I thought I would use this post as a way to introduce the theory and practice of Ayurvedic skincare to my readers. Keep in mind that this post is just an introduction since subject and practice of Ayurvedic skincare is complicated and involved. I hope that this post can give everyone a “taste” of what it means to practice Ayurvedic skincare.
What is Ayurveda?
The Chopra Center website provides an excellent explanation about Ayurveda:
Ayurveda is a 5,000-year-old system of natural healing that has its origins in the Vedic culture of India. Although suppressed during years of foreign occupation, Ayurveda has been enjoying a major resurgence in both its native land and throughout the world. Tibetan medicine and Traditional Chinese Medicine both have their roots in Ayurveda. Early Greek medicine also embraced many concepts originally described in the classical ayurvedic medical texts dating back thousands of years.
More than a mere system of treating illness, Ayurveda is a science of life (Ayur = life,Veda = science or knowledge). It offers a body of wisdom designed to help people stay vital while realizing their full human potential. Providing guidelines on ideal daily and seasonal routines, diet, behavior and the proper use of our senses, Ayurveda reminds us that health is the balanced and dynamic integration between our environment, body, mind, and spirit.
Recognizing that human beings are part of nature, Ayurveda describes three fundamental energies that govern our inner and outer environments: movement, transformation, and structure. Known in Sanskrit as Vata (Wind), Pitta (Fire), and Kapha (Earth), these primary forces are responsible for the characteristics of our mind and body. Each of us has a unique proportion of these three forces that shapes our nature. If Vata is dominant in our system, we tend to be thin, light, enthusiastic, energetic, and changeable. If Pitta predominates in our nature, we tend to be intense, intelligent, and goal-oriented and we have a strong appetite for life. When Kapha prevails, we tend to be easy-going, methodical, and nurturing. Although each of us has all three forces, most people have one or two elements that predominate.
For each element, there is a balanced and imbalance expression. When Vata is balanced, a person is lively and creative, but when there is too much movement in the system, a person tends to experience anxiety, insomnia, dry skin, constipation, and difficulty focusing. When Pitta is functioning in a balanced manner, a person is warm, friendly, disciplined, a good leader, and a good speaker. When Pitta is out of balance, a person tends to be compulsive and irritable and may suffer from indigestion or an inflammatory condition. When Kapha is balanced, a person is sweet, supportive, and stable but when Kapha is out of balance, a person may experience sluggishness, weight gain, and sinus congestion.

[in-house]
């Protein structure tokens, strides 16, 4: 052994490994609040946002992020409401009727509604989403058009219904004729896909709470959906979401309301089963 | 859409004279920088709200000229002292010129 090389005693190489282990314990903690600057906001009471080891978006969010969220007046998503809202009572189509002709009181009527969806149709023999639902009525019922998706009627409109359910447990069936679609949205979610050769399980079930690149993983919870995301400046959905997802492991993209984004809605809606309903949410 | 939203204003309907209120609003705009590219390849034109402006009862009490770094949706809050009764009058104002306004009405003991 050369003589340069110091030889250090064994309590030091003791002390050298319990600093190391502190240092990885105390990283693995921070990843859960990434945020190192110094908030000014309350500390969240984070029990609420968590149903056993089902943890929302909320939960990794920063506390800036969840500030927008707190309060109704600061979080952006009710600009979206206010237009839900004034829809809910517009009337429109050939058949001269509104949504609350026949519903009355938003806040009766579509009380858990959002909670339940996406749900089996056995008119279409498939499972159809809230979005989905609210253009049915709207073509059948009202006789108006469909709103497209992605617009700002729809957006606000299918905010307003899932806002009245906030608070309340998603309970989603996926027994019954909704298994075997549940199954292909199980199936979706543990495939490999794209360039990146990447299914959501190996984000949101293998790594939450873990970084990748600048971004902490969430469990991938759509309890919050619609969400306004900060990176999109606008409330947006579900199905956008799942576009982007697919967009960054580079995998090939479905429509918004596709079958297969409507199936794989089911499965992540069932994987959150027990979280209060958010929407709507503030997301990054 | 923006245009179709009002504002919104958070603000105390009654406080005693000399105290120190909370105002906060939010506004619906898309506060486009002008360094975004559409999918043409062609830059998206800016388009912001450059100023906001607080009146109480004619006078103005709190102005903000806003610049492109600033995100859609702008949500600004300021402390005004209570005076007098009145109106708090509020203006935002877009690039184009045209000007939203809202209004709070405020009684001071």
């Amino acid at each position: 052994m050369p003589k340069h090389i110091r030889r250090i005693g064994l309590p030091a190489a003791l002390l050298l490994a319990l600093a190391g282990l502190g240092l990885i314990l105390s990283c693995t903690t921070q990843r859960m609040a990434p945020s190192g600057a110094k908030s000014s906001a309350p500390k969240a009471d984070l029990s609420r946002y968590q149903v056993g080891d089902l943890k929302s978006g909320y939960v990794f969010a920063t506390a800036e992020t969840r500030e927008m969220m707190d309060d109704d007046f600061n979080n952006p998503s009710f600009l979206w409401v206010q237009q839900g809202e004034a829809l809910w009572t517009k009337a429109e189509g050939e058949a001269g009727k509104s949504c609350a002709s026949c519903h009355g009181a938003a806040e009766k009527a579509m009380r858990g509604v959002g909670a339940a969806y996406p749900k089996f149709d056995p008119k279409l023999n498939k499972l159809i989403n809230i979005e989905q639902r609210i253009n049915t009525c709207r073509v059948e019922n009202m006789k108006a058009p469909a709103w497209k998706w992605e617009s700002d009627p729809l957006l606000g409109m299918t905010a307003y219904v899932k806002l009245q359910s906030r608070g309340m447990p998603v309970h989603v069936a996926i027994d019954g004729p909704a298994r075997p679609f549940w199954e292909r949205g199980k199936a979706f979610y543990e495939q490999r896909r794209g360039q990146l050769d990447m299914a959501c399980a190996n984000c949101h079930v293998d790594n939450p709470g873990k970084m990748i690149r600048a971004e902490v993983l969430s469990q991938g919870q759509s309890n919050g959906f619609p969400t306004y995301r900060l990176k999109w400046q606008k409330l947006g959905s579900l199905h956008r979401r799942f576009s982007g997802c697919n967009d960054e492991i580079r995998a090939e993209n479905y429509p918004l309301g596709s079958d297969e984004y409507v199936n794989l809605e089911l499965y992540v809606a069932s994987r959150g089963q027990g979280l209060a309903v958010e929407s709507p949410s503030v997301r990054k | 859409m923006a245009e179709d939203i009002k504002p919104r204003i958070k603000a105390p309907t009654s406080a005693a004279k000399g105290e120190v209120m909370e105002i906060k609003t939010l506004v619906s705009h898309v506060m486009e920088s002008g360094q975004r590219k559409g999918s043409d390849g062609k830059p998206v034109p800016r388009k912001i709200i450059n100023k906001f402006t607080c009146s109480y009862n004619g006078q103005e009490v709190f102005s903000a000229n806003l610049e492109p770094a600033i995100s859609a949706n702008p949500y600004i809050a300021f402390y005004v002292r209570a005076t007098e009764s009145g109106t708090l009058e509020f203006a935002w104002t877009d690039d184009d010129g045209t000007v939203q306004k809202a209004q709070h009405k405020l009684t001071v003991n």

An important goal of Ayurveda is to identify a person’s ideal state of balance, determine where they are out of balance, and offer interventions using diet, herbs, aromatherapy, massage treatments, music, and meditation to reestablish balance.
Ayurveda and Skincare
Just as all people (and the state of their health) can be divided into the three dosha types – vata, pitta, and kappa – so can our skin. Once you determine your Ayurvedic skin type then you can start to treat your skin accordingly. So for example:
Vata Skin Type
If vata is predominant the skin of a person is dry, rough, cold, wrinkled and thin with fine pores. Vata skin may age faster, and tends to be dry, rough and flaky when out of balance.
Vata Skin Care and treatment
Vata skin is typically dry and delicate, and tends to lose tone and plumpness prematurely unless nourished on a regular basis. For Vata skin to stay youthful, skin care products used should be very nurturing and should include some essential oils or herbs in combination, which can nourish the skin and rehydrate it. Some treatment approaches to vata skin care includes having sufficient sleep, eating regular meals that will help balance Vata and nourish the skin and avoiding physical and emotional stress.
Pitta Skin Type
If pitta is predominant, the skin is fair, sensitive, soft, warm, and of medium thickness, less tolerant to hot food and burns easily. When out of balance, Pitta skin can flare up in rashes, rosacea, acne, or sunspots.
Pitta Skin Care and treatment